Now, according to Bhargavi Rao, roads are being widened, public parks are being gated and grazing lands are being turned into garbage dumps for corporations. And to make room for these drastic changes to the environment, development advocates are pushing to dilute India’s environmental laws.
In 1986, two years after the tragic Bhopal gas leak, the Indian parliament enacted the Environment Protection Act. It allows companies and individuals to be held criminally (not just civilly) liable for violations of environmental standards. Now, an RFP from the U.S. Environmental Protection Agency is pushing for a move from the current standards to one limited to civil liability in the Indian Ministry of Environment and Forests—a move that would essentially pull the legislation's teeth while protecting foreign investors.
Saldanha and Bhargavi described the underreported thousands of Indian farmer suicides throughout the past decade attributed to this globalization. "The state moved from being a custodian of public land to an appropriating force," Saldanha said.
What are Leo, Bhargavi and ESG doing to fight back? A combination of protest with litigation and lobbying forms the foundation of ESGs work, but as Bhargavi said, "Protest is backbone of grassroots struggle." One example included forming a human chain around a lake that was nearly sold off to business interests. Another, coalition-based, action included writing a death certificate for the Ministry of Environment and Forests.
The latest effort centers on trying to stop Asia's largest steel maker, POSCO, from being allowed to build plants on forest and coastal lands. Clearance for this project—funded, in part by Warren Buffett, and India's largest-ever foreign direct investment—has been granted but, as one NGO alleges, may have been obtained illegally. For now, the project's progress has been stalled, but not defeated.
Obama's visit earlier this week was more than a goodwill visit, multinational business interests globally and in the U.S. stand to make millions. "Maximizing profits for a few while leaving millions behind," is how Saldanha describes the ongoing changes. And, perhaps Obama's description of India as "already emerged" was a bit premature. If emerging means destroying the environment, displacing the indigenous and taking livelihoods away from poor farmers, surely prosperity lies on another path.
July 01, 2010
Environmental justice, science leaders urge action linking climate and public health
In a letter sent to Congress and the Obama administration last month, leading voices in environmental justice, science and academics asked that: “1) the U.S. Environmental Protection Agency’s (EPA) authority to regulate greenhouse gases (GHGs) should not be overturned or diminished; and 2) climate change policy should address the emissions of greenhouse gas co-pollutants, as well as the emissions of greenhouse gases themselves.”
The same facilities and vehicles that emit greenhouse gases also emit co-pollutants that lead to high rates of asthma and other serious public health concerns. In addition to the public health impacts associated with climate change itself, co-pollutants from coal plants and other fossil fuel sources disproportionately affect low-income communities and communities of color as these communities are largely located where fossil fuel facilities are located and where urban vehicle emissions are concentrated. This unique partnership of leading environmental justice activists, policy analysts, scientists and academics is the first of its kind.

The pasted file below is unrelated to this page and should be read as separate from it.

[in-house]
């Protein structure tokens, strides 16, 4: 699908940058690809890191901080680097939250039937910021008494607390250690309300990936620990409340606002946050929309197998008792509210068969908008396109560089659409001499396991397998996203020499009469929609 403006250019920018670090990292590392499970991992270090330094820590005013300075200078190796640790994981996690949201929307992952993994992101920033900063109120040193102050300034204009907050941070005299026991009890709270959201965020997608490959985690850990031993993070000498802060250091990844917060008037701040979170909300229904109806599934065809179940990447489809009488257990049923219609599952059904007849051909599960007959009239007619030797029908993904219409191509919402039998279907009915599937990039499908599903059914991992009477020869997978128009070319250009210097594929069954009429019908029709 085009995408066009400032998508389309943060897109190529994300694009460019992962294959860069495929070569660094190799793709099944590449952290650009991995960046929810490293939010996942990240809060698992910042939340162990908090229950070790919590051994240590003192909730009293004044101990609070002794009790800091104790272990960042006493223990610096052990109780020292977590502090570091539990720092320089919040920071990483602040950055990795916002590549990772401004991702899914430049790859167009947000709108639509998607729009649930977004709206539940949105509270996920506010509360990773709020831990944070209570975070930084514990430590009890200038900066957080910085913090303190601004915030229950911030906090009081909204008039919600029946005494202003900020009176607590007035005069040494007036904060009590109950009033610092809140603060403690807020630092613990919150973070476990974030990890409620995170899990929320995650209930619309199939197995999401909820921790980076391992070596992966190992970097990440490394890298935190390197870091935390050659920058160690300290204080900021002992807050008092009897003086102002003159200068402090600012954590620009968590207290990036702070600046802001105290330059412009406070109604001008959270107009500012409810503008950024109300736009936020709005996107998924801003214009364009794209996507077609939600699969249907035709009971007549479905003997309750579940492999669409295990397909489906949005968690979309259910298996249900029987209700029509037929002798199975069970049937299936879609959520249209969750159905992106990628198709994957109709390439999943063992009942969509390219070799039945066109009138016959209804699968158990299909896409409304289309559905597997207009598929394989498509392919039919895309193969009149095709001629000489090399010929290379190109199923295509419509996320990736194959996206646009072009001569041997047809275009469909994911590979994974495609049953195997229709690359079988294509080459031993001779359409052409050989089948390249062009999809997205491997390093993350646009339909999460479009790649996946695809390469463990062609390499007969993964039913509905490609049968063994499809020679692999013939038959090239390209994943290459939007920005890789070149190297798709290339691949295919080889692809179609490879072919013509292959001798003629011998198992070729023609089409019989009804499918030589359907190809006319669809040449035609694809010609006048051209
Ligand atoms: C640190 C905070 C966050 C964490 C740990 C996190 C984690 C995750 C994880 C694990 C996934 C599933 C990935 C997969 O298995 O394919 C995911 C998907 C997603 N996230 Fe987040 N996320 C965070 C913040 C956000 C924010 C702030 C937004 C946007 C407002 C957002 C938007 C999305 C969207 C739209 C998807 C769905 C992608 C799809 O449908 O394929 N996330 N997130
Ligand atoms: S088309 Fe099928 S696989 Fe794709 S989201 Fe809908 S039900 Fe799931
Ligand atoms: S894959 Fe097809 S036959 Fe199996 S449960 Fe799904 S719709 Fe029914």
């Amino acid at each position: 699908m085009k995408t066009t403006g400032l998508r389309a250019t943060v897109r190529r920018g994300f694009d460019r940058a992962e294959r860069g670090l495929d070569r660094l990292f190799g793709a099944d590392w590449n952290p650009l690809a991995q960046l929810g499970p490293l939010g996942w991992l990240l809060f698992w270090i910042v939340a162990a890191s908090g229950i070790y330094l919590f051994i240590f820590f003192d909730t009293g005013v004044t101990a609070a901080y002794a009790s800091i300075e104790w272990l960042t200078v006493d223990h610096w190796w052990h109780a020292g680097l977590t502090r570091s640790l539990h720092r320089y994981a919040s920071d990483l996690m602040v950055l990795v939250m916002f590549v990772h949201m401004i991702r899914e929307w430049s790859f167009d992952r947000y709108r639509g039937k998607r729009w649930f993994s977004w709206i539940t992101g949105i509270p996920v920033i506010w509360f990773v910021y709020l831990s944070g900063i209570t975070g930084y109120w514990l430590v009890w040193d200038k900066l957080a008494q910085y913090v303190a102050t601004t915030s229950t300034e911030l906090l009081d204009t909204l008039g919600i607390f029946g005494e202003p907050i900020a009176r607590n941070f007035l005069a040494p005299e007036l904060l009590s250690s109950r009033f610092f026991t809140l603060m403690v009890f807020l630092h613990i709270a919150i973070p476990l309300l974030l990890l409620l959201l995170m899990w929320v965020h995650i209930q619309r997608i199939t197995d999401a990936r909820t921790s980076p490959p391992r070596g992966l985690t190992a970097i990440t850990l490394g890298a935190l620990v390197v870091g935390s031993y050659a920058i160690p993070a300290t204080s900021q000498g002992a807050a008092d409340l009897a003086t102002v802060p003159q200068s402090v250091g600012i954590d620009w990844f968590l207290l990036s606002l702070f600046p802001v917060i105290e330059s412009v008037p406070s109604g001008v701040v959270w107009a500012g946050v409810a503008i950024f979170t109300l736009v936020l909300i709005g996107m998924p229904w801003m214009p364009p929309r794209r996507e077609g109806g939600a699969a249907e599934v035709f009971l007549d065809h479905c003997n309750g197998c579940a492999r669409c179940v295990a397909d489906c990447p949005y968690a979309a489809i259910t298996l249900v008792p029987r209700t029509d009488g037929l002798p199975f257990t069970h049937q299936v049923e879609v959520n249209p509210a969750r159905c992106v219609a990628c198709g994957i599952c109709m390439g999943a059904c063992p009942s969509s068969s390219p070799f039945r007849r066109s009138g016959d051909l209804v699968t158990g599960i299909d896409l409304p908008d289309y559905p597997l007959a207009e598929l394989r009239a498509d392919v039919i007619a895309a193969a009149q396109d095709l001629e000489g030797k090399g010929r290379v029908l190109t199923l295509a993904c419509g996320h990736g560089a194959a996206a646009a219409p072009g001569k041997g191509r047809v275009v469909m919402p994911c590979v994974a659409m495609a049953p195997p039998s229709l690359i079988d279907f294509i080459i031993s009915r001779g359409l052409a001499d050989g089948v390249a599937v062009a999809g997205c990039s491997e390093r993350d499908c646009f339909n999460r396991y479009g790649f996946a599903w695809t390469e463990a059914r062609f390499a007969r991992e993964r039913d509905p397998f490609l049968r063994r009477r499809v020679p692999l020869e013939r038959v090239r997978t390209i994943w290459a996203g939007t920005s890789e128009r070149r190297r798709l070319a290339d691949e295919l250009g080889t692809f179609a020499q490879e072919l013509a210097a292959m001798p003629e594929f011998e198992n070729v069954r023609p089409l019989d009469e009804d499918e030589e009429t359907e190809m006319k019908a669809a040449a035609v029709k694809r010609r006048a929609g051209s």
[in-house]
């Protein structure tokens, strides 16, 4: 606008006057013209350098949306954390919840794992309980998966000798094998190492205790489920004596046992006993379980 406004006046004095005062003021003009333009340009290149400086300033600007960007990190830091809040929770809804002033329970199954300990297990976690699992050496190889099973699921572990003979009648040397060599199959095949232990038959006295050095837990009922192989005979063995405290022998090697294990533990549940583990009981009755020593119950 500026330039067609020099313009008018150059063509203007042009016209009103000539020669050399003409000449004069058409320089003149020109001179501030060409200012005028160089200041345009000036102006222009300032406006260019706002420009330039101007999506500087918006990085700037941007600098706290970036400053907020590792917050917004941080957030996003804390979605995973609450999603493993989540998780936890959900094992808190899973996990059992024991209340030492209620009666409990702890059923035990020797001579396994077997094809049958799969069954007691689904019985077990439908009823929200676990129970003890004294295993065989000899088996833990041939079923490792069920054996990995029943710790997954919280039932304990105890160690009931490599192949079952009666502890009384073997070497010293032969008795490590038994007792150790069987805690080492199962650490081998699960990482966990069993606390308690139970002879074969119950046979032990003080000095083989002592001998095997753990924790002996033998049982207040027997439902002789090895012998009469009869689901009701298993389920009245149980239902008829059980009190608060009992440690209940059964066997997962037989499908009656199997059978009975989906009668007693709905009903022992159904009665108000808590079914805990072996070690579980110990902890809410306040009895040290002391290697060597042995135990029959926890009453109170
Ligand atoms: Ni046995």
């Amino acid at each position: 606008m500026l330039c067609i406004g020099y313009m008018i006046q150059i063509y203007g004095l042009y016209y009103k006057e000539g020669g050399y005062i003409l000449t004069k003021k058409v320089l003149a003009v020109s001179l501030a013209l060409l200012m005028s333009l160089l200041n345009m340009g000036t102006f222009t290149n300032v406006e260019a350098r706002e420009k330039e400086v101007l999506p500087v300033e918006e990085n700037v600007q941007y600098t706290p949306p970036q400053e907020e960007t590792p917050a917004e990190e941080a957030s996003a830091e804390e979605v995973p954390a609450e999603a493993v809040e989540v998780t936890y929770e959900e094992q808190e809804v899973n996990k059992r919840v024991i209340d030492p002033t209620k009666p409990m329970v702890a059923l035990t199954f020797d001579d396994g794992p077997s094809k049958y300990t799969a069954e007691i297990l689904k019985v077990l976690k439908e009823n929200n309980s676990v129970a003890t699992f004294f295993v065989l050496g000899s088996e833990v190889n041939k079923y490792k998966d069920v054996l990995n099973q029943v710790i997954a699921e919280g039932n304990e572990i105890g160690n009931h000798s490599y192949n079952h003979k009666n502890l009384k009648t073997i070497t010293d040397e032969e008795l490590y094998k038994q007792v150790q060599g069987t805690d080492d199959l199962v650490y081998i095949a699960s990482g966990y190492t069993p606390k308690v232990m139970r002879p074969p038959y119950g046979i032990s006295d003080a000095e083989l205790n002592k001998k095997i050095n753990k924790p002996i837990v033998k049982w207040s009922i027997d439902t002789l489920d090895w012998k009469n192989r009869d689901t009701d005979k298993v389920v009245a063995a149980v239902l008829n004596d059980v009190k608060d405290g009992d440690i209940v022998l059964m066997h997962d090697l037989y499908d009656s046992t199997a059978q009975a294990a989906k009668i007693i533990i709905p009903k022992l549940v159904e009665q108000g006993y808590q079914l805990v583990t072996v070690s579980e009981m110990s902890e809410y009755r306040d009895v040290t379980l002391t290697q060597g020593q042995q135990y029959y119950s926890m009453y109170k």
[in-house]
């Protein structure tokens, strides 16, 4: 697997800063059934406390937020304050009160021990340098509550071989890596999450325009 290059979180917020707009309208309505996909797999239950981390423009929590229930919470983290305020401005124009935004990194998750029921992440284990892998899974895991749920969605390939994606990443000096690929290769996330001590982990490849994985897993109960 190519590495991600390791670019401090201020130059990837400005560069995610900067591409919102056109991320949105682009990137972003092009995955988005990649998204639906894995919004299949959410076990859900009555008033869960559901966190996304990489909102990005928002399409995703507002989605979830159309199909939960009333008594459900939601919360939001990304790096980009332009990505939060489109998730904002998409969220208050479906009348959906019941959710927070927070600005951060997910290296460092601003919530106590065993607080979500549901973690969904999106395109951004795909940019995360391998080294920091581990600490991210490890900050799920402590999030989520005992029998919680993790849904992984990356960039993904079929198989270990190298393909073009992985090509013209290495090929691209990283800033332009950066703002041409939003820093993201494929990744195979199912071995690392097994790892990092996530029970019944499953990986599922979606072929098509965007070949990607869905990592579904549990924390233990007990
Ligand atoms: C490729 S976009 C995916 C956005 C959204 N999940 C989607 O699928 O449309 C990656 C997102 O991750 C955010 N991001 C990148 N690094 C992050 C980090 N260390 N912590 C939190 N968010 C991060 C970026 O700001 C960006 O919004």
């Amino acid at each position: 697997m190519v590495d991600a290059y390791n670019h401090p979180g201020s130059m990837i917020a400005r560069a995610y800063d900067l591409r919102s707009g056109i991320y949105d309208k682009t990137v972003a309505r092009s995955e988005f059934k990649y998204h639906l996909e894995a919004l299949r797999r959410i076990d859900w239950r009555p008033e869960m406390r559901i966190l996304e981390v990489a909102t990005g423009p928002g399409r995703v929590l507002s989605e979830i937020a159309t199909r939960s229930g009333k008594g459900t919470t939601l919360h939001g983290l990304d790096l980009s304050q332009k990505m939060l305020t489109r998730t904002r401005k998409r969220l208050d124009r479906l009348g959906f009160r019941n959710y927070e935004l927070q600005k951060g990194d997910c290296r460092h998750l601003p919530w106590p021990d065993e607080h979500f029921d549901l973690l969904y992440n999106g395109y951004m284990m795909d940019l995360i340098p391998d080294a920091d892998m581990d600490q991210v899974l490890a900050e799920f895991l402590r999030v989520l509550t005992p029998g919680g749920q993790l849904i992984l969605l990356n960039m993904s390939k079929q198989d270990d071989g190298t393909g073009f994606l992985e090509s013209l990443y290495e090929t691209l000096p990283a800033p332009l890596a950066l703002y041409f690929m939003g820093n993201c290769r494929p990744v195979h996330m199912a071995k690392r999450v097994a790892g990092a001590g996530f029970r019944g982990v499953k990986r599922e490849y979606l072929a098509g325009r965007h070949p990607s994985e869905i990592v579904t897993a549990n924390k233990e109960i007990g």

While Congress has rejected initial attempts to undermine the EPA’s authority to regulate greenhouse gas emissions for public health reasons, additional attempts to challenge EPA’s authority are expected. Shalini Gupta, director of the Center for Earth, Energy and Democracy at IATP, was among the 18 leaders who signed onto the letter. To find out more, read the press release and full letter.
February 17, 2010
Community building and climate justice
The non-binding Copenhagen Accord effectively failed to respond to the threat of climate change at the international level. Nationally, U.S. legislators are in limbo—some arguing for cap and trade, others for cap and dividend, and still others insisting that climate change simply doesn't exist. These stalemates—combined with the historical injustices that have left developing nations (internationally) and people of color and the indigenous (nationally) bearing the brunt of imbalanced policy decisions—beg the question: What can we do here and now to combat climate change and ensure that our communities have a place at the table?
Community members, artists and activists met at the All Nations Indian Church in Minneapolis for the "Communities of Color and Indigenous Peoples Climate Justice Debriefing" hosted by IATP's Center for Earth, Energy and Democracy (CEED) on Monday night. CEED Senior Policy Fellow Dr. Cecilia Martinez and CEED Director Shalini Gupta shared their experiences at the Copenhagen climate talks—one, not uniquely, full of long lines and being denied entry—and discussed the importance of working at the local level and utilizing indigenous knowledge in addressing climate justice issues.
Dr. Rose Brewer, a member of CEED's advisory board, summarized her experience in Pittsburgh at the most recent G-20 summit where demonstrators, organizers and activists worked hard to be heard. Among many other things, they hosted a People's Tribunal, putting the G-20 to trial for the impacts of their policies around the world with testimony from community members and policy experts. And, of course, there was a verdict. As she asked last night—can you guess what it was?